Dutch Insect Cookbook Will Have You Eat Bugs

Some people will eat anything that moves or even crawls. While the rest of us are wrinkling our noses at them, they’re actually at an advantage, because insects are considered to be very rich in proteins. A group of Dutch insect munchers love their creepy crawly snacks so much they’re releasing a special Insect Cookbook, next week. Their creation is said to be dedicated to promoting insects as a great source of nourishment. I haven’t read it myself, but I’ve heard it contains some pretty unique recipes like how to add worms to your chocolate muffin mix, or grasshoppers on a mushroom risotto.

For obvious reasons, many people aren’t too enthusiastic about the Insect Cookbook, but a few feel that it couldn’t be coming out at a better time. According to Marcel Dicke, a professor at Wageningen University, the world population is expected to hit 9 billion by 2050, and there may not be sufficient land to raise livestock that meets everybody’s needs. We might just have to turn to bugs as a protein alternative. The university also said the nutritional value of insects is quite similar to that of meat, and it is more environmentally friendly to raise insects instead of livestock. “I see this as the next step towards the introduction of insects on restaurant menus in the Netherlands. I also expect people to buy the book and start cooking with insects at home,” says Dicke. However, he does admit that there might be some resistance towards insect foods, especially from the countries where people consume large portions of meat.

Photo: Michael Kooren/REUTERS

For the launch of the book, Henk van Gulp, a Dutch chef who specializes in insect recipes, is planning to bake the world’s biggest grasshopper pie. There’s also a restaurant in the town of Haarlem, Spectakel, where a five-course menu of insect dishes was served in the past month. One of this month’s specials is meat pie sprinkled with nuts, seeds, and of course, worms. Even so, Spectakel’s chef, Mark Van Kimmenaede, doesn’t think insect food is going to take off too soon and the peculiar taste of insects is to blame for this. “It does not go well with fish, for example,” he says. “It is nice to have one or two dishes with insects on the menu, but it has to stay fun.” Perhaps the chef does not realize that the Chinese could be his biggest customers. They serve all kinds of creepy crawlers as fast food.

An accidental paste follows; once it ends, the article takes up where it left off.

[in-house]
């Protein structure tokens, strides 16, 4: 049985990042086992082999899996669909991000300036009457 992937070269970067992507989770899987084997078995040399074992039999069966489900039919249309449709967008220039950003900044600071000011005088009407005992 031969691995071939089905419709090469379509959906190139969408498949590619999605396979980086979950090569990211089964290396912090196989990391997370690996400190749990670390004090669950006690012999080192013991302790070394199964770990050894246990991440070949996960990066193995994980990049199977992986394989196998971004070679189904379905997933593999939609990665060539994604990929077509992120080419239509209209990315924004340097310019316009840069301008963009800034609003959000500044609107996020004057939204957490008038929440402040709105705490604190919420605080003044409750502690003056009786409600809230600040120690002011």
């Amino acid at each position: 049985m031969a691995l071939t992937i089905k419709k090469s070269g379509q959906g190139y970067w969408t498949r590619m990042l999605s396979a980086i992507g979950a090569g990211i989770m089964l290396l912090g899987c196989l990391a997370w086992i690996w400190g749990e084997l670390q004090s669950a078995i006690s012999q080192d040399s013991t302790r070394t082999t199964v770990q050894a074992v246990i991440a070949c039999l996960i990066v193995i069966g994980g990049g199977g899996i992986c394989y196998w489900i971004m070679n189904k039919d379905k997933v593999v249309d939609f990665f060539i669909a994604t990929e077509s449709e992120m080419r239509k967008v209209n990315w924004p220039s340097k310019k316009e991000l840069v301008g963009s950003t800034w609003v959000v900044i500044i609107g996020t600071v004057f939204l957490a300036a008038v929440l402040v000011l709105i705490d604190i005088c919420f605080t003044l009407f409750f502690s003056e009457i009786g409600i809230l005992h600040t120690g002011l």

Photo: Michael Kooren/REUTERS

Insect-based cuisine isn’t something new. According to Daniella Martin, the host of web-based cooking show Girl Eats Bug, 80% of the world’s cultures eat bugs. I think that may be a slight exaggeration on her part, but if this cookbook becomes a hit, we might see a growing interest in these crunchy delicacies.

 

Source: Reuters


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